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Solution-focused brief therapy

  • Chris Iveson
Extract

Solution-focused brief therapy is an approach to psychotherapy based on solution-building rather than problem-solving. It explores current resources and future hopes rather than present problems and past causes and typically involves only three to five sessions. It has great value as a preliminary and often sufficient intervention and can be used safely as an adjunct to other treatments. Developed at the Brief Family Therapy Center, Milwaukee (de Shazer et al, 1986), it originated in an interest in the inconsistencies to be found in problem behaviour. From this came the central notion of ‘exceptions’: however serious, fixed or chronic the problem there are always exceptions and these exceptions contain the seeds of the client's own solution. The founders of the Milwaukee team, de Shazer (1988, 1994) and Berg (Berg, 1991; Berg & Miller, 1992), were also interested in determining the goals of therapy so that they and their clients would know when it was time to end! They found that the clearer a client was about his or her goals the more likely it was that they were achieved. Finding ways to elicit and describe future goals has since become a pillar of solution-focused brief therapy.

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References
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Berg, I. K. (1991) Family Preservation: A Brief Therapy Workbook. London: BT Press.
Berg, I. K. & Miller, S. (1992) Working with the Problem Drinker: A Solution Focused Approach. New York: Norton.
de Shazer, S. (1985) Keys to Solution in Brief Therapy. New York: Norton.
Berg, I. K. (1988) Clues: Investigating Solutions in Brief Therapy. New York: Norton.
Berg, I. K. (1994) Words were Originally Magic. New York: Norton.
Berg, I. K., Berg, I. K., Lipchik, E. et al (1986) Brief therapy: focused solution development. Family Process, 25, 207221.
George, E., Iveson, C. & Ratner, H. (1999) Problem to Solution: Brief Therapy with Individuals and Families. London: BT Press.
Hawkes, D., Marsh, T. & Wilgosh, R. (1998) Solution-Focused Therapy: A Handbook for Health Care Professionals. Oxford: Butterworth–Heinemann.
Hoyt, M. F. (1984) Single session solutions. In Constructive Therapies (ed. Hoyt, M. F.) New York: Guilford.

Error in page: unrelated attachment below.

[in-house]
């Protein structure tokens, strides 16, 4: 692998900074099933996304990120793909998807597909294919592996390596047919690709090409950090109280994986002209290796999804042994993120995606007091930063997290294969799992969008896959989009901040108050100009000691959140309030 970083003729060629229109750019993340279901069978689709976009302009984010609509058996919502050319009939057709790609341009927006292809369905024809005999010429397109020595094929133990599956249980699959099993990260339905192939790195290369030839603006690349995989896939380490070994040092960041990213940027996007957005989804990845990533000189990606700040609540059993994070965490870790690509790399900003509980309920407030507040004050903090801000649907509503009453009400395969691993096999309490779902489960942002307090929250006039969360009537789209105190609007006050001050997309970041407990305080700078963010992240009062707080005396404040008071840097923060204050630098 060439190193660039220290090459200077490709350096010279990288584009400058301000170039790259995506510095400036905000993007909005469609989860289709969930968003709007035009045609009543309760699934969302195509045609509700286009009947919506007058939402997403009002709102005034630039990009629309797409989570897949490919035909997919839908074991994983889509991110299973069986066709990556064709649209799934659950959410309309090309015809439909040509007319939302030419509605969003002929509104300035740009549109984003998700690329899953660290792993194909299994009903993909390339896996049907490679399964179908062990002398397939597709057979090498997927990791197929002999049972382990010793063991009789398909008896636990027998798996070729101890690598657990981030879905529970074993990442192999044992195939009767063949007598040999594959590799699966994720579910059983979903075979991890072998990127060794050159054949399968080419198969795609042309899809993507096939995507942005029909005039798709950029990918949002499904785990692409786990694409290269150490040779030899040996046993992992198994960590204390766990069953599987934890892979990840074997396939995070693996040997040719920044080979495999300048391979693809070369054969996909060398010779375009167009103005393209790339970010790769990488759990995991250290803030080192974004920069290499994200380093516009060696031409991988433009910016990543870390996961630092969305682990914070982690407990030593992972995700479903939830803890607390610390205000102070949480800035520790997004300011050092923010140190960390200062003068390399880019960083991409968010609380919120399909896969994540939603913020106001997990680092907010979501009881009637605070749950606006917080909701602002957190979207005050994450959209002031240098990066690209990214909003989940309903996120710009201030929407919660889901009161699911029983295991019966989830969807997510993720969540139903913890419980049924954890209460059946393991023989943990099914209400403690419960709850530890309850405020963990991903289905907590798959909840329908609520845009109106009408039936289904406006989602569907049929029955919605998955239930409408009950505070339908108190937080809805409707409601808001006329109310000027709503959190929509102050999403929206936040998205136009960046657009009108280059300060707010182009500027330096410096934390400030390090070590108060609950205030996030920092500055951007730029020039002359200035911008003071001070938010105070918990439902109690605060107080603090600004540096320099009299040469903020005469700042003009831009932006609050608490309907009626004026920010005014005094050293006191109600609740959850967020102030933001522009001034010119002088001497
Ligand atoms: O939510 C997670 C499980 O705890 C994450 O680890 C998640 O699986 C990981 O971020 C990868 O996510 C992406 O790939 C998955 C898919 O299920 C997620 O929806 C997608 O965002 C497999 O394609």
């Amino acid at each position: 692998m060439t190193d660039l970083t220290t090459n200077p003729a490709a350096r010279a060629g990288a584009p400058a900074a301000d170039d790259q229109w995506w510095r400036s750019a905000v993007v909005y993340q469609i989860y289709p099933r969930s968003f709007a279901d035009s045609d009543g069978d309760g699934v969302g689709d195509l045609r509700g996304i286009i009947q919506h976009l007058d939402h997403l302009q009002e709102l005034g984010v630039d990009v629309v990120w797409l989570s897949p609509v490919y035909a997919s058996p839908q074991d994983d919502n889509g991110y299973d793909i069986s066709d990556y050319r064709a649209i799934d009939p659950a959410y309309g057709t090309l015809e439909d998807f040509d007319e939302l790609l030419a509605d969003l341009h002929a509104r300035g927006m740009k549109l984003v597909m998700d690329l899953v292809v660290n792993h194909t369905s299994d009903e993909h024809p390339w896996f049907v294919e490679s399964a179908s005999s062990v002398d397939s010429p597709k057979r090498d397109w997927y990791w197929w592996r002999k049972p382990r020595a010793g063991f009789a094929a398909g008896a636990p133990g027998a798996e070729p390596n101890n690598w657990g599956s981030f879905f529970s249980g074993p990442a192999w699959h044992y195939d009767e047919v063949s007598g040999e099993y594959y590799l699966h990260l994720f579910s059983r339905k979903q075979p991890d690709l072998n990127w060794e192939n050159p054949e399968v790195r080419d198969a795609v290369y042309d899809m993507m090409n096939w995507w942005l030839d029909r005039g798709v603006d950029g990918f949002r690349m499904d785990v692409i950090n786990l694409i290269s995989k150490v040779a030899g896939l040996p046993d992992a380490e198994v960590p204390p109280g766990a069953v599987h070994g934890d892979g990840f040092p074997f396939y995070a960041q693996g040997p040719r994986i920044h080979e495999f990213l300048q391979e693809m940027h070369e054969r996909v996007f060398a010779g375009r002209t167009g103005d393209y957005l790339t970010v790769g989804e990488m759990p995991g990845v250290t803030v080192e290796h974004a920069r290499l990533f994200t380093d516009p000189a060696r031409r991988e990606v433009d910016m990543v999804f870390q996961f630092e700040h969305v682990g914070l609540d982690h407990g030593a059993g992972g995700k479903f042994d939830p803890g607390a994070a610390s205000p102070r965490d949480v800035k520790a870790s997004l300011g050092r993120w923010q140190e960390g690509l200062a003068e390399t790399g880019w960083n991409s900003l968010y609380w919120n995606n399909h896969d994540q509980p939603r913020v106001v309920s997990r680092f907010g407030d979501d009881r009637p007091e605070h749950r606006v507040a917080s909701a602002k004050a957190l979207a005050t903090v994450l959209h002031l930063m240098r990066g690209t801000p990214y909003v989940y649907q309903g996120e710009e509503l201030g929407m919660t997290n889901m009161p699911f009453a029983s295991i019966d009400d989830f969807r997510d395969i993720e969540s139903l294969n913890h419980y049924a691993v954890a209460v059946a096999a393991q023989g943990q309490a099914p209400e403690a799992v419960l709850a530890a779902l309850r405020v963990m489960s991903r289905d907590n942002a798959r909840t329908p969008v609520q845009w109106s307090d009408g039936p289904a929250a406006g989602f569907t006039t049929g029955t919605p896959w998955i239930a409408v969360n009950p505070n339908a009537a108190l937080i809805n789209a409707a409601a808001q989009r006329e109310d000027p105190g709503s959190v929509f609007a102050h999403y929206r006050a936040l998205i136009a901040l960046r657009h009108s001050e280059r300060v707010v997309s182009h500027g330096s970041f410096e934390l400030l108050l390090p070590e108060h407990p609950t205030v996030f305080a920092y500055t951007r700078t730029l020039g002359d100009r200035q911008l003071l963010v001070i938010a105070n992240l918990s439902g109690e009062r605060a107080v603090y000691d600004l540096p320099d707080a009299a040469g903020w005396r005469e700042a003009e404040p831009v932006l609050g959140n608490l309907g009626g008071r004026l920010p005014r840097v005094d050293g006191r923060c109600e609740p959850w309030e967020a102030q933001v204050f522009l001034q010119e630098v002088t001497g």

Jacob, F. (2001) Solution-Focused Recovery from Eating Distress. London: BT Press.
Lethem, J. (1994) Moved to Tears, Moved to Action: Brief Therapy with Women and Children. London: BT Press.
Lindforss, L. & Magnusson, D. (1997) Solution-focused therapy in prison. Contemporary Family Therapy, 19, 89104.
MacDonald, A. J. (1994) Brief therapy in adult psychiatry. Journal of Family Therapy, 16, 415426.
MacDonald, A. J. (1997) Brief therapy in adult psychiatry – further outcomes. Journal of Family Therapy, 19, 213222.
Miller, S., Hubble, M. & Duncan, B. (eds) (1996) Handbook of Solution-Focused Brief Therapy. San Francisco, CA: Jossey-Bass.
Miller, W. R. & Rollnick, S. (1991) Motivational Interviewing: Preparing People to Change Addictive Behaviour. New York: Guilford Press.
O'Connell, B. (1998) Solution-Focused Therapy. London: Sage.
O'Hanlon, W. H. & Wilk, J. (1986) Shifting Contexts: The Generation of Effective Psychotherapy. New York: Guilford.
Rhodes, J. & Ajmal, Y. (1995) Solution-Focused Thinking in Schools. London: BT Press.
Selekman, M. (1993) Pathways to Change: Brief Therapy Solutions with Difficult Adolescents. New York: Guilford Press.
Selekman, M. (1997) Solution-Focused Therapy with Children. New York: Guilford Press.
Sharry, J. (2001) Solution Focused Groupwork. London: Sage.
Talmon, M. (1993) Single Session Solutions. New York: Addison-Werlely.
Weakland, J. H., Fisch, R., Watzlawick, P. et al (1974) Brief therapy: focused problem resolution. Family Process, 13, 141168.
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BJPsych Advances
  • ISSN: 1355-5146
  • EISSN: 1472-1481
  • URL: /core/journals/bjpsych-advances
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Solution-focused brief therapy

  • Chris Iveson
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